From the first track or the first sign of wild dogs, you immediately know things are going to get crazy.
It starts early in the morning, just as the sun rises. The cool breeze, birds calling – it is incredibly peaceful – but as the signs get fresher the adrenaline starts to increase, the mood changes and excitement grows.
The moment of discovery is exciting but can go two ways. Firstly, it can start calm when the pack is slowly waking up and every individual is getting the others ready for the morning’s hunt, or it can go the complete opposite direction when the dogs are one step ahead of you and are on the hunt already and at that moment you know it’s going be mayhem! Dogs running in all directions, coming from one side cruising through the bush and then turning around and running back. Most of the time all you get is a blur of a dog running past. Trying to keep up with them is almost impossible and as we race through the bush you quickly realise why these animals have the reputation they have and you quickly see why they have the highest success rate in hunting. They work as a unit with every individual knowing what to do, when to do it and how it needs to be done without make a single sound. It all just happens; the natural instincts take over and it’s perfection.
You would think that there needs to be some sort of communication between them, or at least organising of sorts, but it’s silent. The pack moves off in single file at first, moving at a gentle jog until one spot something and just like that, off they go at lightning speed racing through, chasing whatever is in their sights, still without a sound.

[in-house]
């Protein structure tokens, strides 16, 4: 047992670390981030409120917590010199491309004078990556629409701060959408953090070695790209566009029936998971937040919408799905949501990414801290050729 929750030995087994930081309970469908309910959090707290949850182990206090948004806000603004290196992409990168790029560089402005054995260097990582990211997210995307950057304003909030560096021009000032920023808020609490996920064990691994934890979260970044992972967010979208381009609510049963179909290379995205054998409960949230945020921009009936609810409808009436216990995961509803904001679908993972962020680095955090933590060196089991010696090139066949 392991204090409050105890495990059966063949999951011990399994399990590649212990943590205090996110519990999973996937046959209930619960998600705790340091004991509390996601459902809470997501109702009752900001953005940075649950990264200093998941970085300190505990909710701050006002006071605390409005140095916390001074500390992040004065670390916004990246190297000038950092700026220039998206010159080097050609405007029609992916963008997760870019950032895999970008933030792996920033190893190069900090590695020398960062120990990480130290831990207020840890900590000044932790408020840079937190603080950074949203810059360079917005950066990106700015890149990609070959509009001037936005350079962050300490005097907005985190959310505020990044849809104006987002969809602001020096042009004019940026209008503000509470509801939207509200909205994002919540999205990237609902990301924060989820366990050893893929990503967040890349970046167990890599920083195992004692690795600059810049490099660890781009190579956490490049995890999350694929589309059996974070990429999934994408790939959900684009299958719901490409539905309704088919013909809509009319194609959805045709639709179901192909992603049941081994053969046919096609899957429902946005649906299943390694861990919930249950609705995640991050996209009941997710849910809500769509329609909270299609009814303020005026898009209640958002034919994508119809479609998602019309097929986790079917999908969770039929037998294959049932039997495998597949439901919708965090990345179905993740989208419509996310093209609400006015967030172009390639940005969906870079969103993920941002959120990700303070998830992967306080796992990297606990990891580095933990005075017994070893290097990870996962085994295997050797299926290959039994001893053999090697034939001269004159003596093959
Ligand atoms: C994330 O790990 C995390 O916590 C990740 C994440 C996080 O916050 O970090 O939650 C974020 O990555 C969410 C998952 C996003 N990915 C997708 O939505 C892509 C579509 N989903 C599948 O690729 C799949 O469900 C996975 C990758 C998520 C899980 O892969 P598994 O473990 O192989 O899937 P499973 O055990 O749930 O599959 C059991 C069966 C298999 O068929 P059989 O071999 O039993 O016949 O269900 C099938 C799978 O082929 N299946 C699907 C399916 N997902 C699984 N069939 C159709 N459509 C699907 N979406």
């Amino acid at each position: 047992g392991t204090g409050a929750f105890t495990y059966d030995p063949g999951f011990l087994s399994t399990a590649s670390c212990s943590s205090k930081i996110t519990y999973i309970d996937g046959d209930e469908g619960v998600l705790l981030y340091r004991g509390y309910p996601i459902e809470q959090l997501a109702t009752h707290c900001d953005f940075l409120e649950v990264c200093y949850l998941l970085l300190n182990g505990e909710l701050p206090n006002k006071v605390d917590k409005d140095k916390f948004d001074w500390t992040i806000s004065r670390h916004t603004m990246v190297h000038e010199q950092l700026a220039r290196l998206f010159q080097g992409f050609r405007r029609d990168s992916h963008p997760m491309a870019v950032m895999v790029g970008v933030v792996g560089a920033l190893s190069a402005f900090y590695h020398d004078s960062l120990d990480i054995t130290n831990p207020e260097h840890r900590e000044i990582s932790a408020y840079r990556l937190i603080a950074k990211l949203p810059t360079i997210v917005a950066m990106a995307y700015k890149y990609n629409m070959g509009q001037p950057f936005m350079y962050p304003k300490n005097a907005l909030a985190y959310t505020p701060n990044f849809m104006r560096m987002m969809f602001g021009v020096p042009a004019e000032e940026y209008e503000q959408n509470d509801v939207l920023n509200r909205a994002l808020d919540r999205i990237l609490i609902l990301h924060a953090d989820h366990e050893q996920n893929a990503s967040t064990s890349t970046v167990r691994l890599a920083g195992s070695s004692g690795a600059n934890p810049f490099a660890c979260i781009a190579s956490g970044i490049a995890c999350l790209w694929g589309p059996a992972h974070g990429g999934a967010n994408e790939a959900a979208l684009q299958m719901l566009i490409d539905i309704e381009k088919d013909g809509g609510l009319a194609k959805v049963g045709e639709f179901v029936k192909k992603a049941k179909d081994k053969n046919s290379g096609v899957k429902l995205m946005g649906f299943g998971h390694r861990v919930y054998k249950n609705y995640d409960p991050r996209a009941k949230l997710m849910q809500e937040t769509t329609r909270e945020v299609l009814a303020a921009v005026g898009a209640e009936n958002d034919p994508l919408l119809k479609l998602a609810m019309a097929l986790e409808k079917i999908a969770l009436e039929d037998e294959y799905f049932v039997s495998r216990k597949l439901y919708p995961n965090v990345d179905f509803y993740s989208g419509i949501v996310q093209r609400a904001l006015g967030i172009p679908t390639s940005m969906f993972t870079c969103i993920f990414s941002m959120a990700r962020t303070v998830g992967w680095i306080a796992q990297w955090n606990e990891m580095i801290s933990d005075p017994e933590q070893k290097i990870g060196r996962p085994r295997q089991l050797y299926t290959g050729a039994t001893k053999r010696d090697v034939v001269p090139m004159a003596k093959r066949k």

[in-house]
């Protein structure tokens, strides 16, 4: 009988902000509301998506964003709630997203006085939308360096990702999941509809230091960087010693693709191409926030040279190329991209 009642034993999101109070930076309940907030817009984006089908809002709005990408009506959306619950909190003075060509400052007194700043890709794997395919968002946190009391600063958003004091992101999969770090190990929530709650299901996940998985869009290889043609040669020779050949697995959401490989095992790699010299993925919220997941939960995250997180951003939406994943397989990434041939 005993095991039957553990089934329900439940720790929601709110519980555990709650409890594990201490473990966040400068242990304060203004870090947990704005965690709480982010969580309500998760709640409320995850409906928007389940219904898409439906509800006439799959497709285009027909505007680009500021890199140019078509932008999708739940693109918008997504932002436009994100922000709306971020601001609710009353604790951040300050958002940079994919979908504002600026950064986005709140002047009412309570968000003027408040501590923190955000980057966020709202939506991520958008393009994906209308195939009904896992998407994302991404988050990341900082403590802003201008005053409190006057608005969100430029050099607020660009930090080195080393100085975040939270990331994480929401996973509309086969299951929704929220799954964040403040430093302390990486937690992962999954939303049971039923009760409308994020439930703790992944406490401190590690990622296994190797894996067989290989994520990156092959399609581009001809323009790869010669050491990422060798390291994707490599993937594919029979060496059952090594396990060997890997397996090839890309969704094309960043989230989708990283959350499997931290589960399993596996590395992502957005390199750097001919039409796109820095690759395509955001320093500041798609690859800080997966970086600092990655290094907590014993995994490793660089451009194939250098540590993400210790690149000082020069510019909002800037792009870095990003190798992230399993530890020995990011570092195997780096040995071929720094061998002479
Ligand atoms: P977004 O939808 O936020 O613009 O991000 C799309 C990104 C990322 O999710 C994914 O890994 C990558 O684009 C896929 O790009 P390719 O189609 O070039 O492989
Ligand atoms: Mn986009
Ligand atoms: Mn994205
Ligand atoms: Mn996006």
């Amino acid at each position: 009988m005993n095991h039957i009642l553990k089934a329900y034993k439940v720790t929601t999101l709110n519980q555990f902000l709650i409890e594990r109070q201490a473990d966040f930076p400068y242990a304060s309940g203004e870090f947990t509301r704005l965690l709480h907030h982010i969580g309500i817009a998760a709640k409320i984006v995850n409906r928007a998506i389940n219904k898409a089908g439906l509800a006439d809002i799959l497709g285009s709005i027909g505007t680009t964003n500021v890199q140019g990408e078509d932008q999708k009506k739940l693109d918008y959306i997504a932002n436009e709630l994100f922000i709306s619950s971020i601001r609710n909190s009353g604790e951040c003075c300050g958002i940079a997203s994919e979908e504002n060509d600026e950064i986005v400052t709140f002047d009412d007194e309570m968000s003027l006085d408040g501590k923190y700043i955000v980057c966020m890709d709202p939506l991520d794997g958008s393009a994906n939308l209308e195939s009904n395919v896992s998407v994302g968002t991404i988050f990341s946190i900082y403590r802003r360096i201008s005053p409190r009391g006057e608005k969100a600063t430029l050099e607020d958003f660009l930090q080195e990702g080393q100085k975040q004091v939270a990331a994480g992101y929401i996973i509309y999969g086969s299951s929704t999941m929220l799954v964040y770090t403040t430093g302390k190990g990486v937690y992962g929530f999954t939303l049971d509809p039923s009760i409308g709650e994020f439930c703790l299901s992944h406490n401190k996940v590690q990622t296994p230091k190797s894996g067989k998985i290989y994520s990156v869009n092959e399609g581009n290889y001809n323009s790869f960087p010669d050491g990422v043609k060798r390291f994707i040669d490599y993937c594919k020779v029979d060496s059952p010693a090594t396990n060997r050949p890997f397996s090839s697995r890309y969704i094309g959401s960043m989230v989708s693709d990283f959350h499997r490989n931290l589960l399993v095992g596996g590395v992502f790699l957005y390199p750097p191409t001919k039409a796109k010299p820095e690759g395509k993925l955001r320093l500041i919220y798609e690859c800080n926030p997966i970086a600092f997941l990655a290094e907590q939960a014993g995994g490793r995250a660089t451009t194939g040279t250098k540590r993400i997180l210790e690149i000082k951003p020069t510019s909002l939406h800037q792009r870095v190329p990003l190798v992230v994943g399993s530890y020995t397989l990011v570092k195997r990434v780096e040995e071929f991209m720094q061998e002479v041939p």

It’s the perfect example of the calm before the storm. The atmosphere seems to get really quiet for a moment until you hear this high pitch sound known as twittering. You then know that the pack has successfully made a kill and the storm has hit with the pack feeding as quick as they can. It’s almost like a hurricane is hitting with each individual rushing through to get a piece of the prize. As the storm passes over and the pack has had their fill, peace returns to the bush.
The morning’s hunt ends just as fast as it starts and usually all you see is the end result of either the pack successfully feeding or finding a place to settle down and spend the heat of the day in some shade but those moments in between are golden. Watching a pack of wild dogs is like no other, not only are they one of the most endangered predators in the world, but they are the most exciting animals to see and having the opportunity to watch them in their natural environment is like no other.